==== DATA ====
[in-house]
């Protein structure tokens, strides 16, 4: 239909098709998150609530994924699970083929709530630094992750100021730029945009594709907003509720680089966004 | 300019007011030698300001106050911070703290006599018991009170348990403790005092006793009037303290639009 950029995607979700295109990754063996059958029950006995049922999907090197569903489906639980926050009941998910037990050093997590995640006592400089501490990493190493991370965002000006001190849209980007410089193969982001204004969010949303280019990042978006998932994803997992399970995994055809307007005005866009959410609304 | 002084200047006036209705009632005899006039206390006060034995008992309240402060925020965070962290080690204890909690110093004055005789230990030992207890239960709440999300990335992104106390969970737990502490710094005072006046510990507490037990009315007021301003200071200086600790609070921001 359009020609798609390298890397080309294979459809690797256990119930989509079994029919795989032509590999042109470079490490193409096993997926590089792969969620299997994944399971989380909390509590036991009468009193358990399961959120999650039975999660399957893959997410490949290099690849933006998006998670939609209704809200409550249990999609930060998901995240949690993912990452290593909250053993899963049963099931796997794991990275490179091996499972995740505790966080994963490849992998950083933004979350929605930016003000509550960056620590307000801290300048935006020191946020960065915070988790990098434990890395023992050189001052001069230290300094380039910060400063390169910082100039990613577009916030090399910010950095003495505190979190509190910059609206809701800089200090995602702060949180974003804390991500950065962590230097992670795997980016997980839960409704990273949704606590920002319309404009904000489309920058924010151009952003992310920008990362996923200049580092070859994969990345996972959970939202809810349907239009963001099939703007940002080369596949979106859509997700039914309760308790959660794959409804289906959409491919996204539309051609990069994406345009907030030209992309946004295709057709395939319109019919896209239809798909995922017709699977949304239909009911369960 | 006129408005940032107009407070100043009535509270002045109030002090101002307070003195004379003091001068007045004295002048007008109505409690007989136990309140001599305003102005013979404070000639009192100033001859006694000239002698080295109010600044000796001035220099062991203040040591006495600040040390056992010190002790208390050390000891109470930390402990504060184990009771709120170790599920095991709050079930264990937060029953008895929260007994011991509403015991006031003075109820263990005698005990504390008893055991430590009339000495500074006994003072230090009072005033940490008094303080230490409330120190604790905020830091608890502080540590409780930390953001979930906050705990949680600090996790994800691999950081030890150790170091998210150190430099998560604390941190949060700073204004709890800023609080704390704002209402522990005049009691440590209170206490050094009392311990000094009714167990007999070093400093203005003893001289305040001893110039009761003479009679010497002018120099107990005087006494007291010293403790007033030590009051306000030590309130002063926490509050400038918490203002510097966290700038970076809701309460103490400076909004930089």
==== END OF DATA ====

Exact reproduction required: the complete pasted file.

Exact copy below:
[in-house]
């Protein structure tokens, strides 16, 4: 239909098709998150609530994924699970083929709530630094992750100021730029945009594709907003509720680089966004 | 300019007011030698300001106050911070703290006599018991009170348990403790005092006793009037303290639009 950029995607979700295109990754063996059958029950006995049922999907090197569903489906639980926050009941998910037990050093997590995640006592400089501490990493190493991370965002000006001190849209980007410089193969982001204004969010949303280019990042978006998932994803997992399970995994055809307007005005866009959410609304 | 002084200047006036209705009632005899006039206390006060034995008992309240402060925020965070962290080690204890909690110093004055005789230990030992207890239960709440999300990335992104106390969970737990502490710094005072006046510990507490037990009315007021301003200071200086600790609070921001 359009020609798609390298890397080309294979459809690797256990119930989509079994029919795989032509590999042109470079490490193409096993997926590089792969969620299997994944399971989380909390509590036991009468009193358990399961959120999650039975999660399957893959997410490949290099690849933006998006998670939609209704809200409550249990999609930060998901995240949690993912990452290593909250053993899963049963099931796997794991990275490179091996499972995740505790966080994963490849992998950083933004979350929605930016003000509550960056620590307000801290300048935006020191946020960065915070988790990098434990890395023992050189001052001069230290300094380039910060400063390169910082100039990613577009916030090399910010950095003495505190979190509190910059609206809701800089200090995602702060949180974003804390991500950065962590230097992670795997980016997980839960409704990273949704606590920002319309404009904000489309920058924010151009952003992310920008990362996923200049580092070859994969990345996972959970939202809810349907239009963001099939703007940002080369596949979106859509997700039914309760308790959660794959409804289906959409491919996204539309051609990069994406345009907030030209992309946004295709057709395939319109019919896209239809798909995922017709699977949304239909009911369960 | 006129408005940032107009407070100043009535509270002045109030002090101002307070003195004379003091001068007045004295002048007008109505409690007989136990309140001599305003102005013979404070000639009192100033001859006694000239002698080295109010600044000796001035220099062991203040040591006495600040040390056992010190002790208390050390000891109470930390402990504060184990009771709120170790599920095991709050079930264990937060029953008895929260007994011991509403015991006031003075109820263990005698005990504390008893055991430590009339000495500074006994003072230090009072005033940490008094303080230490409330120190604790905020830091608890502080540590409780930390953001979930906050705990949680600090996790994800691999950081030890150790170091998210150190430099998560604390941190949060700073204004709890800023609080704390704002209402522990005049009691440590209170206490050094009392311990000094009714167990007999070093400093203005003893001289305040001893110039009761003479009679010497002018120099107990005087006494007291010293403790007033030590009051306000030590309130002063926490509050400038918490203002510097966290700038970076809701309460103490400076909004930089």